Disability and poverty therefore seem inextricably linked in developing countries. People with disabilities are caught in a vicious circle. Disability increases poverty as the incomes of people with disabilities decline, due to deprivation of employment or access to income, basic social, medical and rehabilitation services, while people living in poverty tend to acquire disabilities due to malnutrition, poor housing, hazardous occupations and increased exposure to violence. However, social exclusion is not only linked to economic poverty. Social deprivation plays an equally important role in their lives. People with disabilities are exposed to negative social behaviours which have a severe impact both physically and psychologically. This significantly reduces their opportunities to become productive members of society and increases the risk of being trapped in poverty. Social exclusion is completed by making these people dependent on social welfare structures and reducing them to the status of recipients of social welfare or state care. The excluded in modern societies are unable to participate in wider consumption patterns as a consequence of their lack of skills or their inability to access public goods. Three main factors that lead people with disabilities and/or their families to social exclusion are: 1. Lower income, due to unemployment, underemployment, inability to work during rehabilitation, inability of parents to work due to the disability of a child in need of care, etc. 2. Additional financial costs due to disability, such as technical aids, ergonomic accommodation, personal assistance, services not provided or not adequately covered by the State or the social security funds, etc. 3. Barriers: marginalisation due to lack or inadequacy of services or exclusion from services and/or social activities. These three factors, although different, have a common underlying characteristic, which is the discrimination that the disabled person and his/her family suffer on a daily basis. NGOs have in recent years launched an action to provide the necessary information to the excluded and to represent (e.g. legally) the excluded in public services. Their basic principle is the protection of human dignity as an action of great value in our times, when the individual feels increasingly isolated from the community in which he or she lives. Human dignity cannot be compromised for any reason and for any purpose. Wherever there is tolerance for cases of injury to human dignity, there is no way to a better, more humane society.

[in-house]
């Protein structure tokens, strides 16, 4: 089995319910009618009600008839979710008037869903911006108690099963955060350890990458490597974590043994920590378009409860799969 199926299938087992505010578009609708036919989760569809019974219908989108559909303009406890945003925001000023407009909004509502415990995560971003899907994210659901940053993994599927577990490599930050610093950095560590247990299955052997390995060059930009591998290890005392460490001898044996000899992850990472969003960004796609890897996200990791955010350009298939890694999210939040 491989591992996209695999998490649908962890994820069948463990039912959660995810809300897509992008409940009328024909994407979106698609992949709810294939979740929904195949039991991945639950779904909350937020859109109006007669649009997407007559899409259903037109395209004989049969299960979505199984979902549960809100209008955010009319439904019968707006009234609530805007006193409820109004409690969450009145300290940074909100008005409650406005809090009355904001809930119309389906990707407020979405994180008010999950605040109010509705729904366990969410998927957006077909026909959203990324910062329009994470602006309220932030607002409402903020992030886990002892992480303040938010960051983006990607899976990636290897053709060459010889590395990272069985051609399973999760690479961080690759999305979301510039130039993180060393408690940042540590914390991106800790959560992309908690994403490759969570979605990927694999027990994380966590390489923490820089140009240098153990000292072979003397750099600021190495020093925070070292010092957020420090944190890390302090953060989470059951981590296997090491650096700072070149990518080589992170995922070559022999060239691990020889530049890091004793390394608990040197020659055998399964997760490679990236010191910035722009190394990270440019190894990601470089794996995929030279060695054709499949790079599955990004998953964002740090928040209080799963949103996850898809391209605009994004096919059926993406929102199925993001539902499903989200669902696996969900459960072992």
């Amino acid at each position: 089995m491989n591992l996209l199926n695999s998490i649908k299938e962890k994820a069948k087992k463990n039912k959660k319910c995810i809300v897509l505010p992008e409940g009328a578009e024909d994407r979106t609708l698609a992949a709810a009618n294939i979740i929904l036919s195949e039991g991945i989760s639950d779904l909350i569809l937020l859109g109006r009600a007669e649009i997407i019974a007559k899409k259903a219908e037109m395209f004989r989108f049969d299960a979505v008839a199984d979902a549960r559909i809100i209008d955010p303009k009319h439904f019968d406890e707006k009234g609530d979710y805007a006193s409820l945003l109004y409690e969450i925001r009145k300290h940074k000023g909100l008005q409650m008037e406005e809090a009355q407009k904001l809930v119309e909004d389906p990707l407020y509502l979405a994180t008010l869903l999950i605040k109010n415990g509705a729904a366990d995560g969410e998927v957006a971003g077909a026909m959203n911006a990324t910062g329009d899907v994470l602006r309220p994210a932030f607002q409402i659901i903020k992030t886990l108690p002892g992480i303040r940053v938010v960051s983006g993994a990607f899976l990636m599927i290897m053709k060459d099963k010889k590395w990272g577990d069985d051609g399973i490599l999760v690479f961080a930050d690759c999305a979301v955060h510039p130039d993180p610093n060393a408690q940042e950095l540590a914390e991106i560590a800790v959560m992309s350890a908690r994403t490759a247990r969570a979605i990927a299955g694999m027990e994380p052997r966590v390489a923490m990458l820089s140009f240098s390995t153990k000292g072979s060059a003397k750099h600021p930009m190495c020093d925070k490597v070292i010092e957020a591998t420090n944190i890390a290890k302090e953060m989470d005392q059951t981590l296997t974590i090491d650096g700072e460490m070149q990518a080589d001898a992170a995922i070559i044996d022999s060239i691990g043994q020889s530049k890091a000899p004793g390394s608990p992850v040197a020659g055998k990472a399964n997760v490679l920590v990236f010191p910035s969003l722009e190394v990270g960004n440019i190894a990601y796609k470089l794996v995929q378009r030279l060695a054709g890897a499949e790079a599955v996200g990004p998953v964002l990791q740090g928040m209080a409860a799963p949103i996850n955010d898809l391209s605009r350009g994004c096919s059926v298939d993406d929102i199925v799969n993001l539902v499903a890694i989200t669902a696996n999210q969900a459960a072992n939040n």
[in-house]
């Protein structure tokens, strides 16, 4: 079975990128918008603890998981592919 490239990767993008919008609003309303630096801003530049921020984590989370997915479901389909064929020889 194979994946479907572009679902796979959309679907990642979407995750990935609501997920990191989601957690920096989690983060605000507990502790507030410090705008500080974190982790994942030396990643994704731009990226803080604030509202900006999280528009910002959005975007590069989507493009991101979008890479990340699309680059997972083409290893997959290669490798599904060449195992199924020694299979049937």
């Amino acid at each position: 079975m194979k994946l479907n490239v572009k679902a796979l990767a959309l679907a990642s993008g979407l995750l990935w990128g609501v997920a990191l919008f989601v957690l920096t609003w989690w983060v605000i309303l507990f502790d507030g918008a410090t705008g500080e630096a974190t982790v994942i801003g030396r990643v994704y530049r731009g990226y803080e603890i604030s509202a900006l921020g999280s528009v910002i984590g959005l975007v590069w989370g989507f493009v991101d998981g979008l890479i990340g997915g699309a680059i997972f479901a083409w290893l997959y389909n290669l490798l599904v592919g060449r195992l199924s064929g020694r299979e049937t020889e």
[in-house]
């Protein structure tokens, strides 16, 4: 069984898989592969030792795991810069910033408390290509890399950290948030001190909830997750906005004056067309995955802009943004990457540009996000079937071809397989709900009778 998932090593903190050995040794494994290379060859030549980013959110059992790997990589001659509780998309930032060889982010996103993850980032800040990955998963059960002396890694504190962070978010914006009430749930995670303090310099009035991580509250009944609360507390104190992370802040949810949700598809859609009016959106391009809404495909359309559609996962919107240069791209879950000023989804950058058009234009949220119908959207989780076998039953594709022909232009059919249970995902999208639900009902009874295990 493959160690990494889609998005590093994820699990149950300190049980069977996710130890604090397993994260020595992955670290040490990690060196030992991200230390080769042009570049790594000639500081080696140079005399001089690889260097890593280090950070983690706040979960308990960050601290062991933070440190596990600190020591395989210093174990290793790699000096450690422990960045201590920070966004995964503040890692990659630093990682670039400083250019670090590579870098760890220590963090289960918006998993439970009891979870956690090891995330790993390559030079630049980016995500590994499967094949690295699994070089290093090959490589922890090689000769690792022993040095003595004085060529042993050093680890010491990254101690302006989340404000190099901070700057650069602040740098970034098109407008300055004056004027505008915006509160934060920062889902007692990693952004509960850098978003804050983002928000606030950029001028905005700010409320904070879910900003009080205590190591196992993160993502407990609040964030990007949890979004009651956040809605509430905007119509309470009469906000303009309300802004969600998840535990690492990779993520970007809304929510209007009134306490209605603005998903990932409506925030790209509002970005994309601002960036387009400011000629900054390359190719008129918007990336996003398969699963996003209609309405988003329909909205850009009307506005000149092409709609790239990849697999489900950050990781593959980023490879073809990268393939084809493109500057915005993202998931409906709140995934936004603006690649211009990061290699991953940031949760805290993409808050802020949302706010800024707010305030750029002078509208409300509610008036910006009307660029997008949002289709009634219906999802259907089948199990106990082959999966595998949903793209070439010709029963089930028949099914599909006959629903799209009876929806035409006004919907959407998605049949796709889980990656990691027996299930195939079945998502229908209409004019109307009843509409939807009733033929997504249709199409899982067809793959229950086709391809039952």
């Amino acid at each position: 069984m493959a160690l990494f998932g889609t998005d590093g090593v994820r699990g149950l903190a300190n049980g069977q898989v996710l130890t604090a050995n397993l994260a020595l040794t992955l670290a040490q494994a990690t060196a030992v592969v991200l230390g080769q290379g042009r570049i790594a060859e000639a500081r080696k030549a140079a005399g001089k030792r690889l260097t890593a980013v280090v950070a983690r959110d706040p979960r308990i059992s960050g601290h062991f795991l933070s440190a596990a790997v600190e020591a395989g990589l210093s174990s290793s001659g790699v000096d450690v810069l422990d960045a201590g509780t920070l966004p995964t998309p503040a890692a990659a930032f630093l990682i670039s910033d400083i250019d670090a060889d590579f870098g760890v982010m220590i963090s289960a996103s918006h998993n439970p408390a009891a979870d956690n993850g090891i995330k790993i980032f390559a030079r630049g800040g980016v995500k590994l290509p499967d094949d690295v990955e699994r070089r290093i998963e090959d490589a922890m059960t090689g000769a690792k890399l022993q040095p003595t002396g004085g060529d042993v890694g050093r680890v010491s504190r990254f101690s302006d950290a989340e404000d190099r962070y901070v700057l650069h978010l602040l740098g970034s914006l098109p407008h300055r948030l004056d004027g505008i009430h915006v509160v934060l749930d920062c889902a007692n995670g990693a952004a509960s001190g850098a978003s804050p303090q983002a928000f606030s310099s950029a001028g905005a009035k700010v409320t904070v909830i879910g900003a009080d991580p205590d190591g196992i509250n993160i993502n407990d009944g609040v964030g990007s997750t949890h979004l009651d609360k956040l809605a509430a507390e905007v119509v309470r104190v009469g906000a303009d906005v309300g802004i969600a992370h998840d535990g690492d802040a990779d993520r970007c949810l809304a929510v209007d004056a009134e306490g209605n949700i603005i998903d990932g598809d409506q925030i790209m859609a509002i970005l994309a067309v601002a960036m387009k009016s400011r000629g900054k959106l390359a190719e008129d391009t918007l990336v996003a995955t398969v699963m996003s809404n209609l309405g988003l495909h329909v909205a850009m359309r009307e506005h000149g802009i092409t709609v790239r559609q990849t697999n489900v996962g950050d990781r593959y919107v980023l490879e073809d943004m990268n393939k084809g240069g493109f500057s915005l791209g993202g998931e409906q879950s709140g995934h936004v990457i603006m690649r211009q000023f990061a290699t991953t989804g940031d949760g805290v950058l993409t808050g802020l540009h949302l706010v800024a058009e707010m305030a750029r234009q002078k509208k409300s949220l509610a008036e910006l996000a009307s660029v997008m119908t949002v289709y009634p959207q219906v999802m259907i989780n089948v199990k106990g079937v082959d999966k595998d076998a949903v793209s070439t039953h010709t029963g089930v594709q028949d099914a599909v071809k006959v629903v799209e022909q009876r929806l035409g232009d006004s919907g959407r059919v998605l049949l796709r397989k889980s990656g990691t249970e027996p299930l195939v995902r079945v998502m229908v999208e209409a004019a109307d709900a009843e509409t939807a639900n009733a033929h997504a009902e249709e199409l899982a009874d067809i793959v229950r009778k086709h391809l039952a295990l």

This degrading and discriminatory psychological process for people with disabilities is the beginning of a vicious circle of discrimination. Stereotypes, prejudices and social constructions of the characteristics of a person or group do not allow and often prohibit them from maintaining their place in collective life, with psychological consequences. Thus psychosocial disadvantages and disturbed emotions are very common situations that generate feelings: – Anxiety and fear: the dominant emotion of people with disabilities is anxiety, a consequence of uncertainty and insecurity. At this stage it becomes a cause of anger, rage, aggression and depression. – frustration: frustration is also very common among people who are socially excluded. They are faced with the inability to dream, to have aspirations and to make sense of their lives. The sense of frustration they feel often leads to despair and desperation, reducing their self-confidence and self-esteem, which in turn leads to a denial of motivation, goals and self-actualisation.  – Guilt and shame: many people with disabilities experience feelings of guilt for not being able to offer their family and environment the possibility of a quality life. – Isolation, alienation: the negative and pitying attitude of the general population towards illness and disability leads people with disabilities to loneliness and isolation. They tend to develop defence strategies, with self-isolation and self-exclusion as a key feature, in order to avoid fear of rejection.